Midland Metro was at the centre of four investigations last night following a collision between two trams which saw at least 13 people taken to hospital with injuries.
About 40 people were led from the trams, which collided near Benson Street station in the Jewellery Quarter area of Birmingham.
It is thought that one of the trams went into the rear of the other as they were heading towards the city centre. It is not known whether one of the trams was stationary.
The passengers had minor injuries although witnesses described them as looking "shocked and scared" as they were led up the track following the accident, which happened just before midday.
Midland Metro, which is managed by Travel West Midlands through a separate division, Travel Midland Metro, is now being investigated by the Office of Rail Regulation and the British Transport Police, who both have powers to prosecute.
The Rail Accident Investigation Branch (RAIB), which is part of the Department for Transport, is also looking into the circumstances surrounding the collision. Midland Metro are also carrying out their own inquiry.
The two trams remained on the tracks yesterday until late afternoon as transport police officers examined the scene of the accident.
The bumper of one of the trams – named John Stanley Webb – was twisted, and the front of its carriage mangled and windows cracked.
The rear bumper of the other tram – named Jeff Astle – was also mangled. The back window of the vehicle was smashed.
Adam Wilson, a 35-year-old window fitter who was working at a nearby house in Devonshire Street, said he heard a "very loud bang" before he rushed to the track side.
He said: "The passengers were left in the tram for at least half an hour until quite a few paramedics turned up with police officers.
"When they were taken off the tram and brought up the track they looked shocked and scared."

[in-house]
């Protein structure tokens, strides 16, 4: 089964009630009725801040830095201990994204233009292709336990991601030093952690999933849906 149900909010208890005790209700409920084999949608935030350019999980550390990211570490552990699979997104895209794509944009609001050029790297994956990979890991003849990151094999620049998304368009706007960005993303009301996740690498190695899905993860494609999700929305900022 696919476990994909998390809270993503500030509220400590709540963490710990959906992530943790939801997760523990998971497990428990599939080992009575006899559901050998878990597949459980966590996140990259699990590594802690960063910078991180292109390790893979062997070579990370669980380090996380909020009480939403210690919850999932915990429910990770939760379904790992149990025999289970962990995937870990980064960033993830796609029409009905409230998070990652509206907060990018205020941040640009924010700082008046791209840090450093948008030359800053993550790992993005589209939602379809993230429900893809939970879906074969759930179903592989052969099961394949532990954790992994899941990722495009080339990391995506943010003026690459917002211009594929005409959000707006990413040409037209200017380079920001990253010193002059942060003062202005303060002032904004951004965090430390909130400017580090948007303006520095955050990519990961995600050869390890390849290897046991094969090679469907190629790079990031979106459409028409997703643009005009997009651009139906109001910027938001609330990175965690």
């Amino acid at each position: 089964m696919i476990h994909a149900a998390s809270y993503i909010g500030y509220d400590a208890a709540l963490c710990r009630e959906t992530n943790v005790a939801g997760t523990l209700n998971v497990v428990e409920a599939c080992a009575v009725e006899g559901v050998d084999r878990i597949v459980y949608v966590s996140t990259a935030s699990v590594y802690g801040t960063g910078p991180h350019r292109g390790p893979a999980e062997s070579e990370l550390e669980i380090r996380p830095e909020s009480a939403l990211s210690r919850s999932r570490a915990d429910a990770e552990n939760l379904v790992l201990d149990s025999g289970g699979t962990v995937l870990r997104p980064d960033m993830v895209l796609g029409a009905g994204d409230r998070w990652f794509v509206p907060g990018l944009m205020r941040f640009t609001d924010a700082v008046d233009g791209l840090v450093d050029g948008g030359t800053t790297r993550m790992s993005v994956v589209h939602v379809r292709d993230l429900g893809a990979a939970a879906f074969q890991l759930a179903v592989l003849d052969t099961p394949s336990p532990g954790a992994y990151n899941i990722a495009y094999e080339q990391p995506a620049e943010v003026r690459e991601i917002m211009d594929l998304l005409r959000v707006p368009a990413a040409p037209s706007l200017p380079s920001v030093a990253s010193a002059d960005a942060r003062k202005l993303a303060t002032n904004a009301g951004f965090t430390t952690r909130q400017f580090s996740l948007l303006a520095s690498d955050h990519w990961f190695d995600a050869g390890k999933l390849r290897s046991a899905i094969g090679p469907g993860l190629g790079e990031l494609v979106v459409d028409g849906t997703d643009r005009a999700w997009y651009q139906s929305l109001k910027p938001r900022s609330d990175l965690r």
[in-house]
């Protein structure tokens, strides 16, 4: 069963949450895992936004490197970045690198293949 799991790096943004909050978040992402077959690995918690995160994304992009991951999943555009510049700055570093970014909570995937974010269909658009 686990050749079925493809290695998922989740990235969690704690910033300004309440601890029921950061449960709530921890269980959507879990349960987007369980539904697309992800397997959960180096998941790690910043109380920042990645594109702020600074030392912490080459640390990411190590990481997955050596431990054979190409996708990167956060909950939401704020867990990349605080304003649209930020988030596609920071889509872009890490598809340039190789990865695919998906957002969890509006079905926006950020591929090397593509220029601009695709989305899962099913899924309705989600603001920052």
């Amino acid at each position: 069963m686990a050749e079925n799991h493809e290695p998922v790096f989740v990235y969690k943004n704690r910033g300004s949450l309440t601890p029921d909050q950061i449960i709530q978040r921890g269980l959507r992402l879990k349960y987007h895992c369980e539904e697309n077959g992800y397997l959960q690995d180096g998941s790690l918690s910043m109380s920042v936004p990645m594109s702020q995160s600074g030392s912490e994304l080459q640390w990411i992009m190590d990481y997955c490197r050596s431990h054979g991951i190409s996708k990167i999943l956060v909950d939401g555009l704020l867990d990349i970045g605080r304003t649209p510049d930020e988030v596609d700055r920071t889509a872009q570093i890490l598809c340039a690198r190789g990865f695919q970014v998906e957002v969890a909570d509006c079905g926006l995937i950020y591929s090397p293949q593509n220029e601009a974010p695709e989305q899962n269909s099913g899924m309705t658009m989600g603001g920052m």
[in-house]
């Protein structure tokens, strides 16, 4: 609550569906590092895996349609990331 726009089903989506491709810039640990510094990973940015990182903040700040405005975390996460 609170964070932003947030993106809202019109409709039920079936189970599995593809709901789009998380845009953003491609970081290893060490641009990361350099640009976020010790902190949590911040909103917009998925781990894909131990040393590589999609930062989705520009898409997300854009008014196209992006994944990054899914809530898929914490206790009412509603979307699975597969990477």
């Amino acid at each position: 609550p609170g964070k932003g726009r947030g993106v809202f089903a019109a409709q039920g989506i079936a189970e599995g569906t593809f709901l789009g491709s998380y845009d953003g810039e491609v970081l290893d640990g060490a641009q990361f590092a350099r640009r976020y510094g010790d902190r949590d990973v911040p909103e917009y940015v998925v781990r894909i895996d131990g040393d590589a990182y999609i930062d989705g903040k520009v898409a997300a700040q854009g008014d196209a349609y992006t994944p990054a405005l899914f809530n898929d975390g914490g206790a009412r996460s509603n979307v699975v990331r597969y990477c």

Travel West Midlands divisional corporate affairs director Phil Bateman said services were only running between Wolverhampton and Wednesbury after the collision, although the Birmingham service resumed last night at 7.30pm.
Mr Bateman said he would not speculate on what happened, adding: "We are carrying out our own internal engineering investigation but we are quite confident that that system remains safe."
British Transport Police chief inspector Allan Gregory said it was too early to see if any prosecutions would take place.
He added: "It is a safe system to my knowledge. We have interviewed the passengers because we need to know what has happened – whether it was a technical issue or a human issue."
A spokesman from the Office of Rail Regulation, which took over the responsibilities of the Health and Safety Executive on the railway in April, said the independent body did have an investigator at the site of the collision.
"We will see if there has been any breaches of rules or regulations and that is why we have someone on site at the moment," he added.
A spokesman for the Department for Transport said RAIB would not seek to apportion blame for the accident.
He said: "Our reports say what the issues are behind collisions, what causes them, and if there were any long term factors in place."